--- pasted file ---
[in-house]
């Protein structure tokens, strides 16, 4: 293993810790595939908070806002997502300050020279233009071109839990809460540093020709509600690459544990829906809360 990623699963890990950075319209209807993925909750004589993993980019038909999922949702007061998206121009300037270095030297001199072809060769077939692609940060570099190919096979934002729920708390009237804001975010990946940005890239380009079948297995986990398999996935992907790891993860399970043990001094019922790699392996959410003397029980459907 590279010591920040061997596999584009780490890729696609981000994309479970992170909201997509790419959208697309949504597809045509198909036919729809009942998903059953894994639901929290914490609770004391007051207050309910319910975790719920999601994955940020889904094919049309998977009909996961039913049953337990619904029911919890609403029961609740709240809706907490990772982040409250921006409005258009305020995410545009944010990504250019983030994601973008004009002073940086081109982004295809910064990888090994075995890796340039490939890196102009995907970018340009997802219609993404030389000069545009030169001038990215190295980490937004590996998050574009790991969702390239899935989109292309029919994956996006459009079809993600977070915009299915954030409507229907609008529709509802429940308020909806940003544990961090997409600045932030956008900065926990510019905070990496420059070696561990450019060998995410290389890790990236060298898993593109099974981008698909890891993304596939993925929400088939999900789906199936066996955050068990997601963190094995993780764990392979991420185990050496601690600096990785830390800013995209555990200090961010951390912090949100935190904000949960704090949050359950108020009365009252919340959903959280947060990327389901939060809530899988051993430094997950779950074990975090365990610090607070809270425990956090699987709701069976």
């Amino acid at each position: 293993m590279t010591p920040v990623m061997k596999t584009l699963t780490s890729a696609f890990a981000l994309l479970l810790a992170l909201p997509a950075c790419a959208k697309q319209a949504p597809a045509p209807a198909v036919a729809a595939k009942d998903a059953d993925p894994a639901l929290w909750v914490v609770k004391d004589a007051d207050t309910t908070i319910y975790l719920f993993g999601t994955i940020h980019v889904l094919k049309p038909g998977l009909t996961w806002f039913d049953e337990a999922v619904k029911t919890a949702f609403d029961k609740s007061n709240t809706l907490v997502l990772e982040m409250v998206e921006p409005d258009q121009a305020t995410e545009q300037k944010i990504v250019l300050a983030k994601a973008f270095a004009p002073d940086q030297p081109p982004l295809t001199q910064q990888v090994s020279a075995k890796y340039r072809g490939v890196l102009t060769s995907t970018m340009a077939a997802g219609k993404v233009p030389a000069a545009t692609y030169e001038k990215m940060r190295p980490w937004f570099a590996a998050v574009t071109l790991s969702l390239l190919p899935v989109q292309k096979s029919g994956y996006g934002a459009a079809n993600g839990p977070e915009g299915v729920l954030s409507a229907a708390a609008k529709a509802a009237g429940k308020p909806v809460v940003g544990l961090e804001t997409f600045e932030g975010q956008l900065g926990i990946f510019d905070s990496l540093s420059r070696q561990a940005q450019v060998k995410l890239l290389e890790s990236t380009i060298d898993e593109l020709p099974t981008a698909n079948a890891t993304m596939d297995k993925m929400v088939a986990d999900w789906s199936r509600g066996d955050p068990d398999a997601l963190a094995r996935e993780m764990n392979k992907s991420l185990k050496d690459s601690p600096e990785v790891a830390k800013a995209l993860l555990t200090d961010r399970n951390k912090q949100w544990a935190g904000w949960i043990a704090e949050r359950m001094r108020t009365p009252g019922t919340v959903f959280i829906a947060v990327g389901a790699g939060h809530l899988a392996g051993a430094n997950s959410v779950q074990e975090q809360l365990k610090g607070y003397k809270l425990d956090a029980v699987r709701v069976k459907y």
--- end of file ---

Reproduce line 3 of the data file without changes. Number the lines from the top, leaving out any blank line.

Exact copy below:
């Amino acid at each position: 293993m590279t010591p920040v990623m061997k596999t584009l699963t780490s890729a696609f890990a981000l994309l479970l810790a992170l909201p997509a950075c790419a959208k697309q319209a949504p597809a045509p209807a198909v036919a729809a595939k009942d998903a059953d993925p894994a639901l929290w909750v914490v609770k004391d004589a007051d207050t309910t908070i319910y975790l719920f993993g999601t994955i940020h980019v889904l094919k049309p038909g998977l009909t996961w806002f039913d049953e337990a999922v619904k029911t919890a949702f609403d029961k609740s007061n709240t809706l907490v997502l990772e982040m409250v998206e921006p409005d258009q121009a305020t995410e545009q300037k944010i990504v250019l300050a983030k994601a973008f270095a004009p002073d940086q030297p081109p982004l295809t001199q910064q990888v090994s020279a075995k890796y340039r072809g490939v890196l102009t060769s995907t970018m340009a077939a997802g219609k993404v233009p030389a000069a545009t692609y030169e001038k990215m940060r190295p980490w937004f570099a590996a998050v574009t071109l790991s969702l390239l190919p899935v989109q292309k096979s029919g994956y996006g934002a459009a079809n993600g839990p977070e915009g299915v729920l954030s409507a229907a708390a609008k529709a509802a009237g429940k308020p909806v809460v940003g544990l961090e804001t997409f600045e932030g975010q956008l900065g926990i990946f510019d905070s990496l540093s420059r070696q561990a940005q450019v060998k995410l890239l290389e890790s990236t380009i060298d898993e593109l020709p099974t981008a698909n079948a890891t993304m596939d297995k993925m929400v088939a986990d999900w789906s199936r509600g066996d955050p068990d398999a997601l963190a094995r996935e993780m764990n392979k992907s991420l185990k050496d690459s601690p600096e990785v790891a830390k800013a995209l993860l555990t200090d961010r399970n951390k912090q949100w544990a935190g904000w949960i043990a704090e949050r359950m001094r108020t009365p009252g019922t919340v959903f959280i829906a947060v990327g389901a790699g939060h809530l899988a392996g051993a430094n997950s959410v779950q074990e975090q809360l365990k610090g607070y003397k809270l425990d956090a029980v699987r709701v069976k459907y």